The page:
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Imagine the perfect store: You walk in, the salesperson greets you by name and then guides you to exactly the things you’re interested in. Maybe they’ve even set aside a few things especially for you. It might sound like a dream, but this kind of experience is increasingly becoming the norm online. The secret behind this seemingly magic user experience? Dynamic content.

The Big Data revolution has changed the way marketers and advertisers approach every facet of their jobs, from the way they design campaigns to how they measure their success. At the heart of this data-driven marketing approach is the goal of creating truly personalized experiences for users and also measuring their success more precisely than before. Dynamic content is one of the main ways companies tailor experiences to their users. Combined with marketing automation efforts, dynamic content can allow companies of any size to create personalized yet scalable marketing efforts.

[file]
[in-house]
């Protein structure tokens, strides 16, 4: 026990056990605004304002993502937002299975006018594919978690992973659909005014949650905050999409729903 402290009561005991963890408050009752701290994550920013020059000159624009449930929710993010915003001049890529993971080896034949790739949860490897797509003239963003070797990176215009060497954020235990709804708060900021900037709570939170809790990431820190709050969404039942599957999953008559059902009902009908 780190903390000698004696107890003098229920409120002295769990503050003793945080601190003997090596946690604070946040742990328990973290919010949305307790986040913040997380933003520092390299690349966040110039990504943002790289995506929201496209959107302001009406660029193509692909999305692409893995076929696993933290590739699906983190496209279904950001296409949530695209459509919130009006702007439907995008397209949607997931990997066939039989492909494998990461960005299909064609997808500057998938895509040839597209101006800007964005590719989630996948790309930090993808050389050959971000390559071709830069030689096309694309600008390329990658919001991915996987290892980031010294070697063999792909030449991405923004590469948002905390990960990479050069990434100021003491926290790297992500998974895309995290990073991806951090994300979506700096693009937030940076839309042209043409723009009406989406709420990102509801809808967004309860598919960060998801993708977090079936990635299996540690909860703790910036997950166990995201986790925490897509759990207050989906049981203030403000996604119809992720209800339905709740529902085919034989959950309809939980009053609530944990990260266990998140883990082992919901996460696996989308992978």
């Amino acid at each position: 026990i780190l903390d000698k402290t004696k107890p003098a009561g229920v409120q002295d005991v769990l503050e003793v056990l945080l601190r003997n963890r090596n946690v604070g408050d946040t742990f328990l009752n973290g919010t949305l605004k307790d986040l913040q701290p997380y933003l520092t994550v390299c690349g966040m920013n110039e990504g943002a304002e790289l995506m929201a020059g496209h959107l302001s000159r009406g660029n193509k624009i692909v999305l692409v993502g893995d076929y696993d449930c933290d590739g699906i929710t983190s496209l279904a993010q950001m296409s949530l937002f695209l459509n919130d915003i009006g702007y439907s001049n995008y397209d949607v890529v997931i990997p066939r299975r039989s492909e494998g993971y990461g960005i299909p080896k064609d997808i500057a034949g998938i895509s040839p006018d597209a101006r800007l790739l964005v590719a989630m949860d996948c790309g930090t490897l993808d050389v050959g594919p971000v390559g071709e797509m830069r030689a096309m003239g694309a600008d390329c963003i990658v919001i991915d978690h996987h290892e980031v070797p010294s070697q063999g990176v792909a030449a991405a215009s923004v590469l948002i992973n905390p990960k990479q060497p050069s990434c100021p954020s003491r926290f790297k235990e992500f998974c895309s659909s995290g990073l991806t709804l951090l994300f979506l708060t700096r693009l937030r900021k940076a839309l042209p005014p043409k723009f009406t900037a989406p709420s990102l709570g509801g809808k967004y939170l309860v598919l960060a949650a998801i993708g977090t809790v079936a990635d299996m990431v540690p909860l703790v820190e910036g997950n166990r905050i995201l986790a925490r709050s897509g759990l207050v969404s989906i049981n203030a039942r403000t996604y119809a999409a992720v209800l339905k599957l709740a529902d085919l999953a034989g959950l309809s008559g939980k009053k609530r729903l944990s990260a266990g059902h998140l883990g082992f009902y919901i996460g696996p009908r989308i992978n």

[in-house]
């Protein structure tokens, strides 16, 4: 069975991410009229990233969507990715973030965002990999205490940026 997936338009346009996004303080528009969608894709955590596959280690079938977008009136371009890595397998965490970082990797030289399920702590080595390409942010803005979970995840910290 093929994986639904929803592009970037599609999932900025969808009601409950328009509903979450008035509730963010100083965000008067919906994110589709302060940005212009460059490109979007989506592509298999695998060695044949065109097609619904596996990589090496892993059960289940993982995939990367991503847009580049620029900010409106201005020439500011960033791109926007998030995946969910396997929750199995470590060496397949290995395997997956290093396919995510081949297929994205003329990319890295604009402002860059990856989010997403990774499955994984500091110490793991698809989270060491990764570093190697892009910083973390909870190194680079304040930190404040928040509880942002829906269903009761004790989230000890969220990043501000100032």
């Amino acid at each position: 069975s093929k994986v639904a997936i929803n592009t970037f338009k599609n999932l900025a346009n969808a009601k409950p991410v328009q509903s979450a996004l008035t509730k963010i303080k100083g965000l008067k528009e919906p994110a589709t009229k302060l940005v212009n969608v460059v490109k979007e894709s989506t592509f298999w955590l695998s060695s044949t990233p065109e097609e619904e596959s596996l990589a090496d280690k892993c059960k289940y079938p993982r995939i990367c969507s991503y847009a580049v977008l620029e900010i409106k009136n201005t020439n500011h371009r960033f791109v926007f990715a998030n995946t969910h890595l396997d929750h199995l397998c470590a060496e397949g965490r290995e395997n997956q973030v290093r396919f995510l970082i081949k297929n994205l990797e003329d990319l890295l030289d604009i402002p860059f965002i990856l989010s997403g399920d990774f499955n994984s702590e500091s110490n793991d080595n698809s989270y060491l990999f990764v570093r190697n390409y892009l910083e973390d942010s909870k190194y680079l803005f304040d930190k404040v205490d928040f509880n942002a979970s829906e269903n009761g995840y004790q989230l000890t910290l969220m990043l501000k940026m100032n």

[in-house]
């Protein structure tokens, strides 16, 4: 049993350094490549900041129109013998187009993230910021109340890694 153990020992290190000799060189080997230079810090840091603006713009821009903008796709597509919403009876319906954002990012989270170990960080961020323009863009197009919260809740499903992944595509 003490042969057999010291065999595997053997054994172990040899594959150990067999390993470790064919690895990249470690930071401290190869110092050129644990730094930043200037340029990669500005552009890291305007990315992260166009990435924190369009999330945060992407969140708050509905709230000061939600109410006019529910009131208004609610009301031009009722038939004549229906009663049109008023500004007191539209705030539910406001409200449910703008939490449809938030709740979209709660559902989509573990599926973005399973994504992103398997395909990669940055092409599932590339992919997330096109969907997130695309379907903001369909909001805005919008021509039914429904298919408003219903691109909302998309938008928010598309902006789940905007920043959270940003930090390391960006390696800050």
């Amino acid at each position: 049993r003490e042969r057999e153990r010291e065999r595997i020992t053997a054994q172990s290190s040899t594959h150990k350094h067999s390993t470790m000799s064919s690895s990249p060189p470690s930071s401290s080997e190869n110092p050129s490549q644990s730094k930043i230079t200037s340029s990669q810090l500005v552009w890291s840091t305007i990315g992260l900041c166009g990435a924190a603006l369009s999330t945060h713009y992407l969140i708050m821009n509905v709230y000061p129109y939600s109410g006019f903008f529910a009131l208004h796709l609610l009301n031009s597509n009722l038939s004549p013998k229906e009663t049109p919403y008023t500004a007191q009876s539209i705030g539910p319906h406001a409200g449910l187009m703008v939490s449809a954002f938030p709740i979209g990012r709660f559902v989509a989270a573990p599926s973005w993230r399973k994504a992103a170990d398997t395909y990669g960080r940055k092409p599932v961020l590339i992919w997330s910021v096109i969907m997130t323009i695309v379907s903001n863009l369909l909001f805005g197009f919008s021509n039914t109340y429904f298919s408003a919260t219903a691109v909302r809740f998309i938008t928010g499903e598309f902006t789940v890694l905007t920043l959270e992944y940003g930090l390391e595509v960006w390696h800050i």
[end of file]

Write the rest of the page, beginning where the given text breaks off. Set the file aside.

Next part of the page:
In this article, we’ll explore how dynamic content works, what value it brings to companies, and what you need to have in place in order to take full advantage of it.

What Is Dynamic Content?

If you’ve ever gotten a book recommendation from Amazon based on other books you’ve bought or looked at, you’ve experienced dynamic content. Simply put, dynamic content (also called “smart” or “adaptive” content) is a piece of HTML code that changes based on a user’s behavior or demographic information. It’s used in emails, websites, ad units, landing pages, and more.

At its most basic, dynamic content can be as simple as pulling a user’s first name from a database and using that in an email subject line. For instance, “Hi John, check out our latest offer!” Even this tiny bit of personalization has been shown to significantly increase open and clickthrough rates for certain emails. More advanced types of personalization can change every part of a user’s experience, from the copy they see on landing pages to the ads they see while browsing other sites to the deals they’re offered by email to the movies they’re recommended to the white papers they’re offered. All of these tactics aim to tailor the user experience to that person’s particular interests and make it more relevant to them, whether they’re existing users, sales prospects, or first-time visitors.

Users Expect Personalized Service